Thursday, August 23, 2012

Personhood USA

First: I thought I was pretty immune to the oddities and offenses of wingnut thought, but I must say I was taken aback to see people parading around a banner with the word "rape", not to protest it but to celebrate the results of it (via Rachael Maddow):
Proposed personhood amendments failed in Colorado two times. Mississippi will be voting on its own personhood amendment this year. In an effort to promote its cause, Personhood Mississippi has started a "Conceived in Rape" tour featuring Rebecca Kiessling, who says she was conceived by rape and was slated for abortion. Kiessling states on her website:

Have you ever considered how really insulting it is to say to someone, "I think your mother should have been able to abort you."? It's like saying, "If I had my way, you'd be dead right now." And that is the reality with which I live every time someone says they are pro-choice or pro-life "except in cases of rape" because I absolutely would have been aborted if it had been legal in Michigan when I was an unborn child.
Second: OTOH, give them credit for a smidgen of intellectual consistency. If you really believe that any zygote with around 46 chromosomes is a full-fledged person deserving of full legal protection, then why would that protection suddenly be withdrawn just because that person happened to come about as the result of a violent assault? If abortion is murder, then it's murder no matter how the vessel containing the victim might feel about it.

Third: OTOOH, not really. As I've pointed out before, if the proposition above was really adhered to, then the infant mortality rate would about around 50% and we'd be holding funeral services over discarded tampons. [[Update: Guess I'm not the only one to notice that. I think that link is a joke site, but I can't be sure.]]

Alright, all of the above was just an excuse for me to write about a perpetual term that won't leave me alone: personhood, now with its own lobbying group and proposed constitutional amendments. The concept exerts a strange fascination, perhaps because it is obviously a social fiction while at the same time absolutely essential to living life. I wrote my dissertation on a related topic (agency and computation), and apparently that was not enough to get it out of my system.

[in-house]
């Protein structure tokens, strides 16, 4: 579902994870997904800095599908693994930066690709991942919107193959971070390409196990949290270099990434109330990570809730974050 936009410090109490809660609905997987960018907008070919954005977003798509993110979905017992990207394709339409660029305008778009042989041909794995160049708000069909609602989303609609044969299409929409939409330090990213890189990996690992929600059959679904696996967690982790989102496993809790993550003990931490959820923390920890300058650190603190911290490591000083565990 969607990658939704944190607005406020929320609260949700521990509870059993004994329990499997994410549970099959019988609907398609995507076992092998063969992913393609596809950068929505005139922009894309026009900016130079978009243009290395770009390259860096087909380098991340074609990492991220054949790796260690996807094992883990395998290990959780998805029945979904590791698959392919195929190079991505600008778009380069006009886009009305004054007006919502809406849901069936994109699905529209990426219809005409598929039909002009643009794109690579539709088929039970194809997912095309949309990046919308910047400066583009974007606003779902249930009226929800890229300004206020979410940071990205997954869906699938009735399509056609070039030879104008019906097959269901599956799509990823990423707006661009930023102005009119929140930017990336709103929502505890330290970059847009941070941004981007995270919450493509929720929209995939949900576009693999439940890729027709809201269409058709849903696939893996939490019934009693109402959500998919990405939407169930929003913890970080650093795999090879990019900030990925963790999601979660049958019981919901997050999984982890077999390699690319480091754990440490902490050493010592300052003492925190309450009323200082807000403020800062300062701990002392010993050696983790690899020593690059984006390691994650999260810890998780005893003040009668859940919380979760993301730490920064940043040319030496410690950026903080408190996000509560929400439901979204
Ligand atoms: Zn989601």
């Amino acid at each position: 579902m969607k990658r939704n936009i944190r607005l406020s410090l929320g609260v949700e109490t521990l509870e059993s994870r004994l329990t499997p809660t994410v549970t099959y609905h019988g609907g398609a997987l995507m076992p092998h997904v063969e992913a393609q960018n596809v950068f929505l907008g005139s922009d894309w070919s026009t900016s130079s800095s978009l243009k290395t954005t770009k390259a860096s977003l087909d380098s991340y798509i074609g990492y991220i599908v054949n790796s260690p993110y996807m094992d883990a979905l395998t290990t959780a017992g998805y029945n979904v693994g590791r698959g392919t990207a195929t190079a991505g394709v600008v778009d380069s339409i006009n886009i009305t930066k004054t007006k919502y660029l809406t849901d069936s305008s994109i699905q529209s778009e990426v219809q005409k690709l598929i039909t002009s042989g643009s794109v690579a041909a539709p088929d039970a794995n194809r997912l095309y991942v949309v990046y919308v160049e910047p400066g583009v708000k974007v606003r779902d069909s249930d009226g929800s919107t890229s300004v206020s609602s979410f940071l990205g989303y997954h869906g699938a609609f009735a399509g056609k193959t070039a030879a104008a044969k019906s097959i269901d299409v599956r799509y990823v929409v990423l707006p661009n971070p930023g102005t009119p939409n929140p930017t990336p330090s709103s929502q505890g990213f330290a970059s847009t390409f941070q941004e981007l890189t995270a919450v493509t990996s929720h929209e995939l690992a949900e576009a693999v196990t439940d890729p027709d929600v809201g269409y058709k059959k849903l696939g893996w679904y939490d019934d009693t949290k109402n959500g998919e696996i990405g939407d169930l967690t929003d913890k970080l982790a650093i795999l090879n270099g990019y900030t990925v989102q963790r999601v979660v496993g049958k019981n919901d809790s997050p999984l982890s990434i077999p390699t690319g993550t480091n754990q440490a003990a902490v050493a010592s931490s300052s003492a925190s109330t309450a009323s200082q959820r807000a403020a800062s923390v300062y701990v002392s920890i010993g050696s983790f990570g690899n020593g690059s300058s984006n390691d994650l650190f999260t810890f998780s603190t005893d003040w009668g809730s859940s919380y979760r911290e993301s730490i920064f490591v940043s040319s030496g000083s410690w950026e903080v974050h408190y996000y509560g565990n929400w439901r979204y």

I suppose it is compensation, or a reflection of a basic maladjustment. I figured out a long time ago that my interest in sociology is directly linked to my difficulties with normal society (to put it simply: being a sociologist is like a fish suddenly noticing that they are swimming in this weird "water" stuff and wanting to have a theory of it – and only a fairly weird fish would feel the need). Personhood is just another aspect of the same dynamic, and no doubt underlying it is that faint trace of Aspergerishness that is so common in my chosen profession.

From my point of view personhood appears to be have maddeningly contrary qualities: fictional yet real, elusive yet mundane, unknowable while necessary.  I don't think a constitutional amendment is going to help.

Sunday, August 19, 2012

Transpersonal metacognition: it's on!

I gave myself the fake title "Chair of Transpersonal Metacognition, University of Saskatoon" (on the right column, until I get tired of it and change it) in a fit of amused randomness, but metacognition turns out to be a real thing, if not quite real enough to have its own department yet. I shouldn't be surprised. If I could only take my offhand inventions more seriously maybe I really would be occupying a loftier chair than my decrepit used Aeron.